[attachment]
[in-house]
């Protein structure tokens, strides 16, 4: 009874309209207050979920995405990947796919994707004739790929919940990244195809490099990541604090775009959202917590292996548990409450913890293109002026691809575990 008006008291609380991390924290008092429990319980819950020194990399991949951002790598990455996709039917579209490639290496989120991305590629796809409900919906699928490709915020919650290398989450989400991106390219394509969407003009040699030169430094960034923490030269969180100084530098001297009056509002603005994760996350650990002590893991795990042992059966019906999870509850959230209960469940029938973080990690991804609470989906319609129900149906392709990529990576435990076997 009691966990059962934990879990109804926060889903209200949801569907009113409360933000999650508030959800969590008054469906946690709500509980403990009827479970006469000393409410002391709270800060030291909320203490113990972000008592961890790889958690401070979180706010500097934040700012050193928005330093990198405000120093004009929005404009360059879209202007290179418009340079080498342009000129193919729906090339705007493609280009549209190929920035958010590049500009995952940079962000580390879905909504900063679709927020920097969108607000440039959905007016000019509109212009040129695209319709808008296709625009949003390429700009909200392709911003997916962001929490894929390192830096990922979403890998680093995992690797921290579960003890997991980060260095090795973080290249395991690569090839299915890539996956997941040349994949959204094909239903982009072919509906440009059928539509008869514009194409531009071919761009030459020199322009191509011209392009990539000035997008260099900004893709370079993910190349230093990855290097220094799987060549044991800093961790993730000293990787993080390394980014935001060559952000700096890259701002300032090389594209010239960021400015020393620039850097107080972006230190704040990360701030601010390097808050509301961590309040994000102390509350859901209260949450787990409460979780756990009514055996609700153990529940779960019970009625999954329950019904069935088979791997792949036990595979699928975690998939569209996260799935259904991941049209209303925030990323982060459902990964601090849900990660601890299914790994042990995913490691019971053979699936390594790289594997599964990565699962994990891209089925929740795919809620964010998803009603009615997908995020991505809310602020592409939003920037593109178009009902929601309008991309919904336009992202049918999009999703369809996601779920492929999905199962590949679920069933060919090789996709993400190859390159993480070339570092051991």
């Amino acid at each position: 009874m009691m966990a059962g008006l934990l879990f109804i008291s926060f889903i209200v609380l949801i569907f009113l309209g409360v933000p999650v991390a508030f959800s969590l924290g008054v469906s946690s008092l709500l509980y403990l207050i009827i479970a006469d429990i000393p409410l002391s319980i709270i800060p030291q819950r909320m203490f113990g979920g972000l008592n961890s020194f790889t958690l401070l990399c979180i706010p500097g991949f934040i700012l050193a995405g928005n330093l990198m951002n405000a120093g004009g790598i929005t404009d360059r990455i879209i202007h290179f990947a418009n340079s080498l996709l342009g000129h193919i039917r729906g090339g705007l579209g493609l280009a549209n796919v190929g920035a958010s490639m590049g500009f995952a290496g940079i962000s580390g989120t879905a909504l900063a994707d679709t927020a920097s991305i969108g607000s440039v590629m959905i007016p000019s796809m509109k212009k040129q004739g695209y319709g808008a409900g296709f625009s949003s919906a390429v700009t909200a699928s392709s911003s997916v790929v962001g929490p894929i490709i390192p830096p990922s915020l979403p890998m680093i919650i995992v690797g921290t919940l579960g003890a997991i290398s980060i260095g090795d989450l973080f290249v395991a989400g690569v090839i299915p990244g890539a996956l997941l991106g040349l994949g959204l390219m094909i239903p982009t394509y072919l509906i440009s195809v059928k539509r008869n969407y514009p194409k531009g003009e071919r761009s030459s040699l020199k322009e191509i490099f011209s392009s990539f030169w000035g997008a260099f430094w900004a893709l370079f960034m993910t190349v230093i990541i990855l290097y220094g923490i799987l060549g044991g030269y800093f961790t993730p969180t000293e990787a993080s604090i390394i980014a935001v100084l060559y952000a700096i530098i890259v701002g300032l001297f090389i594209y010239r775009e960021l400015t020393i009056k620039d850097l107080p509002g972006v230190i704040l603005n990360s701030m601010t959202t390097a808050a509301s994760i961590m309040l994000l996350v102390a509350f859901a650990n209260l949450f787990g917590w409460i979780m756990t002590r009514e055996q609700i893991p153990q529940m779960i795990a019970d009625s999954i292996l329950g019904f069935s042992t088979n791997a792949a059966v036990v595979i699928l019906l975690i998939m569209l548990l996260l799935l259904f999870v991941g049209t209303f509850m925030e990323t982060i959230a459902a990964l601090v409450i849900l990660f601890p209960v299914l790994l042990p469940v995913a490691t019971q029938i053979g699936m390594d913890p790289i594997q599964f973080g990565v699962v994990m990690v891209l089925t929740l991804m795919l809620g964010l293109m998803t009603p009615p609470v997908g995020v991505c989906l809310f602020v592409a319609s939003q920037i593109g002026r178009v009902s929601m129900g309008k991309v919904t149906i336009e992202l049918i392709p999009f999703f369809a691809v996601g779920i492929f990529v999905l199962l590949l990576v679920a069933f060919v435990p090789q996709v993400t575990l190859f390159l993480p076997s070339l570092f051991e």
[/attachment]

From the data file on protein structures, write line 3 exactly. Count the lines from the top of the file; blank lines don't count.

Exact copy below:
């Amino acid at each position: 009874m009691m966990a059962g008006l934990l879990f109804i008291s926060f889903i209200v609380l949801i569907f009113l309209g409360v933000p999650v991390a508030f959800s969590l924290g008054v469906s946690s008092l709500l509980y403990l207050i009827i479970a006469d429990i000393p409410l002391s319980i709270i800060p030291q819950r909320m203490f113990g979920g972000l008592n961890s020194f790889t958690l401070l990399c979180i706010p500097g991949f934040i700012l050193a995405g928005n330093l990198m951002n405000a120093g004009g790598i929005t404009d360059r990455i879209i202007h290179f990947a418009n340079s080498l996709l342009g000129h193919i039917r729906g090339g705007l579209g493609l280009a549209n796919v190929g920035a958010s490639m590049g500009f995952a290496g940079i962000s580390g989120t879905a909504l900063a994707d679709t927020a920097s991305i969108g607000s440039v590629m959905i007016p000019s796809m509109k212009k040129q004739g695209y319709g808008a409900g296709f625009s949003s919906a390429v700009t909200a699928s392709s911003s997916v790929v962001g929490p894929i490709i390192p830096p990922s915020l979403p890998m680093i919650i995992v690797g921290t919940l579960g003890a997991i290398s980060i260095g090795d989450l973080f290249v395991a989400g690569v090839i299915p990244g890539a996956l997941l991106g040349l994949g959204l390219m094909i239903p982009t394509y072919l509906i440009s195809v059928k539509r008869n969407y514009p194409k531009g003009e071919r761009s030459s040699l020199k322009e191509i490099f011209s392009s990539f030169w000035g997008a260099f430094w900004a893709l370079f960034m993910t190349v230093i990541i990855l290097y220094g923490i799987l060549g044991g030269y800093f961790t993730p969180t000293e990787a993080s604090i390394i980014a935001v100084l060559y952000a700096i530098i890259v701002g300032l001297f090389i594209y010239r775009e960021l400015t020393i009056k620039d850097l107080p509002g972006v230190i704040l603005n990360s701030m601010t959202t390097a808050a509301s994760i961590m309040l994000l996350v102390a509350f859901a650990n209260l949450f787990g917590w409460i979780m756990t002590r009514e055996q609700i893991p153990q529940m779960i795990a019970d009625s999954i292996l329950g019904f069935s042992t088979n791997a792949a059966v036990v595979i699928l019906l975690i998939m569209l548990l996260l799935l259904f999870v991941g049209t209303f509850m925030e990323t982060i959230a459902a990964l601090v409450i849900l990660f601890p209960v299914l790994l042990p469940v995913a490691t019971q029938i053979g699936m390594d913890p790289i594997q599964f973080g990565v699962v994990m990690v891209l089925t929740l991804m795919l809620g964010l293109m998803t009603p009615p609470v997908g995020v991505c989906l809310f602020v592409a319609s939003q920037i593109g002026r178009v009902s929601m129900g309008k991309v919904t149906i336009e992202l049918i392709p999009f999703f369809a691809v996601g779920i492929f990529v999905l199962l590949l990576v679920a069933f060919v435990p090789q996709v993400t575990l190859f390159l993480p076997s070339l570092f051991e």